"It's a bit of a disadvantage being the only driver that hasn't raced [on the old circuit]," agreed Dale Coyne Racing's rookie English driver James Jakes. "Back in Europe, a lot of people use simulators ... one with a platform and four-post rig. But over here it's quite different," he explained, saying that teams were trying a variety of strategies to cover for the lack of applicable video footage from previous years. "The track walk is important, too. You have to make mental notes and talk with your engineer. Another key is not crashing early on in the first session!"

While the track configuration is all-new, it's going to play host to some familiar ongoing resentments spilling over from the last IndyCar race two weeks ago in Toronto, with Will Power making it clear that time has not healed all wounds and he was not in forgive-and-forget mood by any means.

"I don't get riled up that often, but trust me, I'm a man on a mission to get Team Penske and Verizon another victory," said Power. "I'll be doing my best to make sure that happens in Edmonton."

His main title rival Dario Franchitti, who made mid-race contact with the #12 and spun Power to the back of the field, was still smarting at being labelled a "dirty" racer by Power in the ill-tempered Toronto aftermath.

"To say that I'm a dirty driver was not correct," said Franchitti. "I think if you asked all the drivers I have raced against ... that's not one of the reports you'll get back on me."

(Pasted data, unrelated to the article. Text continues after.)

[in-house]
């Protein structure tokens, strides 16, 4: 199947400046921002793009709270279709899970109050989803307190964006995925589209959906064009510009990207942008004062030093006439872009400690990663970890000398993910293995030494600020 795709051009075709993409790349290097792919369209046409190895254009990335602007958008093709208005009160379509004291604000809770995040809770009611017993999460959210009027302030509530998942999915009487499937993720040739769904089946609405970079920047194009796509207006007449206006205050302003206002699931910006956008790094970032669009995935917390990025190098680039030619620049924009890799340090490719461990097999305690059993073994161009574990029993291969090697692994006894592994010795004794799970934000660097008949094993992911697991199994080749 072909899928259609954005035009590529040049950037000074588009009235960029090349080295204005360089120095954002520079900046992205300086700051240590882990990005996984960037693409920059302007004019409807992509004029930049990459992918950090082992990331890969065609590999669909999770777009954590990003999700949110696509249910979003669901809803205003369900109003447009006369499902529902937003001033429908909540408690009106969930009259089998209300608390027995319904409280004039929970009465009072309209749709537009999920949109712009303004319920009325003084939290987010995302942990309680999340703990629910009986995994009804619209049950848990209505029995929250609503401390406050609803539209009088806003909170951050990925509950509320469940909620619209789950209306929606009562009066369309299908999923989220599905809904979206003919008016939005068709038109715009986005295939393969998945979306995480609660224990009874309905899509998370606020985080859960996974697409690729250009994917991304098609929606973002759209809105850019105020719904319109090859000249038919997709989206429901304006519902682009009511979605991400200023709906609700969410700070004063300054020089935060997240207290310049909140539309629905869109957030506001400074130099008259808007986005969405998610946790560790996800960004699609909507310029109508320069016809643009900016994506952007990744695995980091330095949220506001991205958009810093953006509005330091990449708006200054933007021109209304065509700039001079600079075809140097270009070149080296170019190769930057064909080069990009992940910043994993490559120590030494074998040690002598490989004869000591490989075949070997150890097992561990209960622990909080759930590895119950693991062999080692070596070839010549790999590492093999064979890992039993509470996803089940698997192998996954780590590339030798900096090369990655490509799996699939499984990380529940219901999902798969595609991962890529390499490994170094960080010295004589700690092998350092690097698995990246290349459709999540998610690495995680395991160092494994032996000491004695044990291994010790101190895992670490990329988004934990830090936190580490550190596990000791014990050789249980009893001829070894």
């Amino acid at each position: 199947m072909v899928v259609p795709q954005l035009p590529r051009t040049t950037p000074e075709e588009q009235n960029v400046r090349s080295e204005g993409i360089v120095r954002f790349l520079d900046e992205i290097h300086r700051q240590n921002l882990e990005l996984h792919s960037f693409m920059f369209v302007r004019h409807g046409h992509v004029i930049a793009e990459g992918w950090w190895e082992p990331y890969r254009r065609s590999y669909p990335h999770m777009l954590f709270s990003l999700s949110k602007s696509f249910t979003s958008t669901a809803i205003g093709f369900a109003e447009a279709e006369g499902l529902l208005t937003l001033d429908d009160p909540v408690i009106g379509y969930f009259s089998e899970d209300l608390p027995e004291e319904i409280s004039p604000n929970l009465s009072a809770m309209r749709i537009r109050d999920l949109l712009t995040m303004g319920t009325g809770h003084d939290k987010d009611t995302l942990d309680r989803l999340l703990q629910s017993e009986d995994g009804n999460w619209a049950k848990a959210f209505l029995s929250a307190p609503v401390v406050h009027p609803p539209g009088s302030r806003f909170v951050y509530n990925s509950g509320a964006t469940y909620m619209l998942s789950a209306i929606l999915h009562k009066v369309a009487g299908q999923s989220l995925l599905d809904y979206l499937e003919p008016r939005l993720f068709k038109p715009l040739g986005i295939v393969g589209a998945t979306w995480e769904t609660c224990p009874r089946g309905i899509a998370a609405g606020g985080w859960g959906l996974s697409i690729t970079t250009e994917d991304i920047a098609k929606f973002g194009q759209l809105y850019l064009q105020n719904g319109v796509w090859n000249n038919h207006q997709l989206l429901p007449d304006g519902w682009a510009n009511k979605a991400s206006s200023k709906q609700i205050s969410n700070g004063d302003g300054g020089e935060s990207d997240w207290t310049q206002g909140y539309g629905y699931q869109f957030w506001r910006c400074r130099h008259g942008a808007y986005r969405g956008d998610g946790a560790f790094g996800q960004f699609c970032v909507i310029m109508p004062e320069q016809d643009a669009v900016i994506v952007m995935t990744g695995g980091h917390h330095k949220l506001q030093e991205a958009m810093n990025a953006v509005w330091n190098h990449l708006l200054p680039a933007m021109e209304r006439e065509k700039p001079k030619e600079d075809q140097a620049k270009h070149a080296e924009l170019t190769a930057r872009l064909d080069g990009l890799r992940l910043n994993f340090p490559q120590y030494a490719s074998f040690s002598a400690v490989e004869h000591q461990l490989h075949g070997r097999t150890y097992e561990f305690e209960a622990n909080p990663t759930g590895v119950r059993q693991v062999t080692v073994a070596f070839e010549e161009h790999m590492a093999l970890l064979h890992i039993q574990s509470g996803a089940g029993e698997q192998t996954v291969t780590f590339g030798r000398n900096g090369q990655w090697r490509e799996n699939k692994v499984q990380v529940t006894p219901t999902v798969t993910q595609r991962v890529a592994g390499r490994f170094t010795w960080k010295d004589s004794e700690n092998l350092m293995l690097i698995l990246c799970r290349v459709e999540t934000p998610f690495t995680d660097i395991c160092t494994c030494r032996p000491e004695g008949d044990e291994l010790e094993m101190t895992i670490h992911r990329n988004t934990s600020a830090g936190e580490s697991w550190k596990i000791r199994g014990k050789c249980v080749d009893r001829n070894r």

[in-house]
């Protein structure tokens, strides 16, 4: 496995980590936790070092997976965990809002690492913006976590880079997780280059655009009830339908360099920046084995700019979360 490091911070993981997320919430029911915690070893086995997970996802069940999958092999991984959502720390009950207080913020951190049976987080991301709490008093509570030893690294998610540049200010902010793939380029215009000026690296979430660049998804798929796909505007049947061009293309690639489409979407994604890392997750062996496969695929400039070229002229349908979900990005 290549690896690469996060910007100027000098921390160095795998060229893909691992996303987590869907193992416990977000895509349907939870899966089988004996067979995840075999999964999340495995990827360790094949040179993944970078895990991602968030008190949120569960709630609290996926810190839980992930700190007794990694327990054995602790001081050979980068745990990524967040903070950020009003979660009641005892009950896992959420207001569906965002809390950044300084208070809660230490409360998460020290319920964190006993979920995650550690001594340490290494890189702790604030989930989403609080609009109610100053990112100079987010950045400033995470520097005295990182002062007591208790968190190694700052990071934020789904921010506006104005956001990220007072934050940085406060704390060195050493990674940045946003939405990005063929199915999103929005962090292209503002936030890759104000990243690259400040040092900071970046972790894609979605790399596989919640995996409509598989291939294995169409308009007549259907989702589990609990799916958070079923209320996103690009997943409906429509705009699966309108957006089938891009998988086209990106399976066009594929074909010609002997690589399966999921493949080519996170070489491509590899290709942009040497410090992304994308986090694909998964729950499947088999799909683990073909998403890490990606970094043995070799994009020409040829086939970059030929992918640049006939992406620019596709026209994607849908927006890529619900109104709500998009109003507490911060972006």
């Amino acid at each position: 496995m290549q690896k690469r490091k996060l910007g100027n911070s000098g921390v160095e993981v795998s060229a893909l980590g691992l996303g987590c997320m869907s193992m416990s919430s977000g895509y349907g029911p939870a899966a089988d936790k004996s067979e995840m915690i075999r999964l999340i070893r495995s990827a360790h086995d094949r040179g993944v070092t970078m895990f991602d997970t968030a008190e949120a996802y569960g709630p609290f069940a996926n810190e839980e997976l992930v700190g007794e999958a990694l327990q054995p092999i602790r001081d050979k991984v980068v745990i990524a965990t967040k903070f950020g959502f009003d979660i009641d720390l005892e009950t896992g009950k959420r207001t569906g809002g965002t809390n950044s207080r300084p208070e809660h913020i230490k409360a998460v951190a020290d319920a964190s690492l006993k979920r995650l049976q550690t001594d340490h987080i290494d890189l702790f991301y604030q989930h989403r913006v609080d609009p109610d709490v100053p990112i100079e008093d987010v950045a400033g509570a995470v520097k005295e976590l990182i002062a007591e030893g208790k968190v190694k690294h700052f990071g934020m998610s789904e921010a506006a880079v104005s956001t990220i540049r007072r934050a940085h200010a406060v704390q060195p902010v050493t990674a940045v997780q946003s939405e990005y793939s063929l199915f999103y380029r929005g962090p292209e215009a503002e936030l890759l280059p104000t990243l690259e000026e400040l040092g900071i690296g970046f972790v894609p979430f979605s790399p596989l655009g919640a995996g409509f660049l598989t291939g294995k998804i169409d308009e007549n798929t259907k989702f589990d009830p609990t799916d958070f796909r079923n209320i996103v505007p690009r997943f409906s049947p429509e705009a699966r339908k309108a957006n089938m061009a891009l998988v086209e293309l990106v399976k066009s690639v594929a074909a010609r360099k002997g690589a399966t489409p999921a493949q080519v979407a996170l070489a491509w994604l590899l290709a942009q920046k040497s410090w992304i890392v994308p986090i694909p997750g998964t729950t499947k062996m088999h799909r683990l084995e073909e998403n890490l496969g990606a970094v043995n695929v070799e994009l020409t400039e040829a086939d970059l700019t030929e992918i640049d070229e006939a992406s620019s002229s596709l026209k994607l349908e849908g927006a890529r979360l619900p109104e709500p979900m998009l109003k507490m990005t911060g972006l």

Franchitti suggested that Power's ongoing anger over the clash was to do with his having two DNFs in a row, seriously hitting his IndyCar title campaign. "I can understand that frustration," said Franchitti. "I understand where he is coming from, I just think it's misplaced.

"Like I said, I would have been upset, too, and hopefully when he cools down he'll reassess that. But if he doesn't, I have no control over what Will thinks or what he chooses to say," he continued. "I'm going to continue to race the same way that I've raced certainly since I've been in America. If we chat about it and he chooses to calm down a little, then OK, and if he doesn't then there's nothing I can do about it."

Power was also not best pleased with Alex Tagliani at Toronto, who collided with him a few laps after the Franchitti incident and put him out of the race. In a live post-race interview, Power had labelled Tagliani a 'w*nker' and the Canadian driver sought to make light of it: "I'm having fun with this. He called me a w*nker, I'm going to tell him he's a t*sser."

At least Ganassi team mates Scott Dixon and Graham Rahal seemed to have reconciled in the intervening two weeks.

"I'm not one that carries anything over," said Dixon. "You're always going to race people hard. There are some circumstances with your team mate that you'll probably give them a little bit more room, and in some cases that doesn't happen ... I don't think anybody holds grudges too long, but you could see something escalate if two cars get together again," he added.